I spoke before about what I call Embodied Writing. I don’t think you have writing that is truly immediate and visceral without grounding it in the physical. Using your senses is one way to do this.
I looked up the sense of smell, and was blinded by a great deal of science on the olifactory system. A couple of little morsels I did manage to glean included:
- Women have a stronger sense of smell than men, and their sense of smell is most powerful during ovulation.
- The senses of smell and taste are related, and both depend on responding to volatile chemicals in the atmosphere. Which is presumably why I sometimes feel like I can ‘taste’ a smell.
- In the human brain, the temporal lobes, which deal with cognition and memory, and the olifactory bulbs, which handle the perception of smell, are very closely linked. Scientists have speculated that this is what gave Homo Sapiens the evolutionary advantage over their rivals. It also means that smell and memory are closely linked, which is why certain smells can take you back to breath-takingly vivid memories of the past.
- You sense of smell starts deteriorating in your teens, but that said, some pensioners have a better sense of smell than the average twenty-something. Like taste, though, smell is likely to be something you will lose as you get older.
Smell helps us identify the ripe and healthy food from the rotten. It helps us select a mate, and stay safe from dangers such as fires and wild animals. Smells connect us with our past, with positive and negative memories.
Nurses in front line dressing stations in the First World War reported vivid memories of the odors of rotting flesh amongst the casualties; and we all remember that quote from the film ‘Apocalypse Now’ about ‘the smell of napalm in the morning’.
For many of us, the scents of cinnamon and nutmeg instantly transport us to Christmas, and the smell of a favoured sun tan lotion can have us basking on a tropical beach even if we are actually sitting in a park in Barking. Watching cookery programmes is often so frustrating for this reason too – why doesn’t someone invent ‘Smellivision’? And if you have ever walked into a supermarket and found yourself drawn to the Bakery, even though you only came in for loo roll, don’t be fooled. Marketing specialists know how seductive that delicious scent is, so they pump the scent of baking bread through the air conditioning system to coax your brain into feeling hungry – and thus buying more.
Smells are hugely evocative, from the smell of poster paint on our first day at school to the aroma of wet earth after a summer storm, and that is why they are so important in writing.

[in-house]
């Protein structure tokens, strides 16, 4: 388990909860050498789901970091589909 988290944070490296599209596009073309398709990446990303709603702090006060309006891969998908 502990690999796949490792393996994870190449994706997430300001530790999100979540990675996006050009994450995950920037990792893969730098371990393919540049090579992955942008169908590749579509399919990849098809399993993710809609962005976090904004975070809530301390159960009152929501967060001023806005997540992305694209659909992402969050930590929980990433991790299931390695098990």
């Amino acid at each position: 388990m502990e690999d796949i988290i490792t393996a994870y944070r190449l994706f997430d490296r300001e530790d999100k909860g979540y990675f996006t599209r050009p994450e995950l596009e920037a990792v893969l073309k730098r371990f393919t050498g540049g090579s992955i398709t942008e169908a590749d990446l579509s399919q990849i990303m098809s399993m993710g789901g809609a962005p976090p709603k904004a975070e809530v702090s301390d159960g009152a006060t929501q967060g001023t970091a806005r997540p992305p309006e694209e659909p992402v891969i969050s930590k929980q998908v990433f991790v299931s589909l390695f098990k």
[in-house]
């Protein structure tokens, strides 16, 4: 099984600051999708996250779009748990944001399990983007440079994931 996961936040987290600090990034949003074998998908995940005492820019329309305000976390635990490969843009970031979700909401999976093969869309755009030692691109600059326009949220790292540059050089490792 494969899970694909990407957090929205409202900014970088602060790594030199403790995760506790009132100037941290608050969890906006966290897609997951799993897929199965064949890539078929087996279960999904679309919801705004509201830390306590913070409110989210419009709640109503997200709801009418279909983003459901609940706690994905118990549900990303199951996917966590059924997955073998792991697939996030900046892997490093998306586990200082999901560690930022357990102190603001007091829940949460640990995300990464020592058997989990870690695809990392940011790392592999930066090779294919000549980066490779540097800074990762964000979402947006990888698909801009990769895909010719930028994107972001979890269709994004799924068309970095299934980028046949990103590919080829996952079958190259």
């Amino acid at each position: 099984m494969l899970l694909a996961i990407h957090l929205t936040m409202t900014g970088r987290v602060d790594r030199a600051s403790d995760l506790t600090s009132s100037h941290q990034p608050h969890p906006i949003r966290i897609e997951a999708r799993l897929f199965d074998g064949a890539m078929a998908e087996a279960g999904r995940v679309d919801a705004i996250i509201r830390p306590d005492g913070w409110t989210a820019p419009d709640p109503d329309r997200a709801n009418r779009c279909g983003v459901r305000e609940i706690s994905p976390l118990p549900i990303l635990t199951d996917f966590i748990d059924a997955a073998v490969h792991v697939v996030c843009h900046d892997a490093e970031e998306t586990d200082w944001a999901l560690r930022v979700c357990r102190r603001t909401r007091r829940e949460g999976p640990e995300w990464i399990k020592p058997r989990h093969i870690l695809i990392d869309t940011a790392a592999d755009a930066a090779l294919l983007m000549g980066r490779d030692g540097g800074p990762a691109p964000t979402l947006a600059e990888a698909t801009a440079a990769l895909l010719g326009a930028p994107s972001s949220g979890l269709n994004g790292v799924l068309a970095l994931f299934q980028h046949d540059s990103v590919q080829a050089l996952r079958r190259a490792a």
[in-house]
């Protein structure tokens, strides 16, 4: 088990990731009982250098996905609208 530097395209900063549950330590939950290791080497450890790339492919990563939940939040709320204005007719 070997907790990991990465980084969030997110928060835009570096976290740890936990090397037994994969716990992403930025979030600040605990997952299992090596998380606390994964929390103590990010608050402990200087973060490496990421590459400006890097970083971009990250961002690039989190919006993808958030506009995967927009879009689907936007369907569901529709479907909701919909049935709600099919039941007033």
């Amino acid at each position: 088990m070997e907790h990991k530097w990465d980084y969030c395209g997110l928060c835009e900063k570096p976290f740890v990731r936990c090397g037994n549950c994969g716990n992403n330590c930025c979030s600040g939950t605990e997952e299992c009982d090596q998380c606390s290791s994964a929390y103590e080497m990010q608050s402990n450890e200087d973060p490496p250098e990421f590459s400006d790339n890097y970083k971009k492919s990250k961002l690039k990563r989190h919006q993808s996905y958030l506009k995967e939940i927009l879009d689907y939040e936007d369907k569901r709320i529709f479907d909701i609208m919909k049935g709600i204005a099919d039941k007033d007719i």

- Take out your writing notebook and note down some of your favourite smells. What are the scents that are the most evocative for you? Make a list, then choose one and write down the memory that is associated with it, or why you chose it. Take the time to write in as much detail as you can. Think up as many adjectives, as many ways of describing the smell as you can.
- Over the next few days and weeks, make a point of thinking more about your sense of smell, and the smells around you. If you are like me, and not a perfume wearer, or someone particularly aware of smells, you may have to work at this. Try to keep it in mind. Every day, try to pick a particular smell and write about it in your notebook, describing it as much detail as you can, and making connections with its context, or what memories it evokes for you.
- Take yourself on a ‘Smell Safari’. Visit a florist’s and smell the flowers. Hang out at the bakers or in a shop that sells spices. Health Food shops and New Age shops often have interesting scents. Walk around the park, or in the country, smelling nice things and the nasty ones. (Don’t get too close to the nasty ones, though, for health reasons!) Don’t forget to take your notebook and make copious notes. Don’t limit yourself to nice perfume stores, though they can be interesting in themselves. There are millions of smells out there to sample, and very few of them are manufactured.
- Write a few character sketches of people you know, describing them solely by their smells. What about the characters in the stories you are writing at the moment – what would they smell like? What smells would they like, and why?
- Find out more about your sense of smell and how it works. Maybe you can work out the science better than I have. Then, test it out. What smells excite you, what smells depress you? Do some smells make you fearful? How do you react emotionally to individual scents?
- Read Patrick Sűskind’s splendiferous masterpiece, ‘Perfume: The Story of a Murderer’. A whole book written about the sense of smell? Yes, it’s incredible. You won’t believe your eyes. Or possibly your nose.
- Imagine a familiar smell. Now take out your notebook and write about a context or scene in which that familiar, comforting scent becomes sinister, even terrifying. Now try it the other way around.
Once you have built up this memory bank of information about smell, think about how you can incorporate it into your writing. How can you use it to describe your characters, what telling details of scent will be enough to show your reader a person’s nature?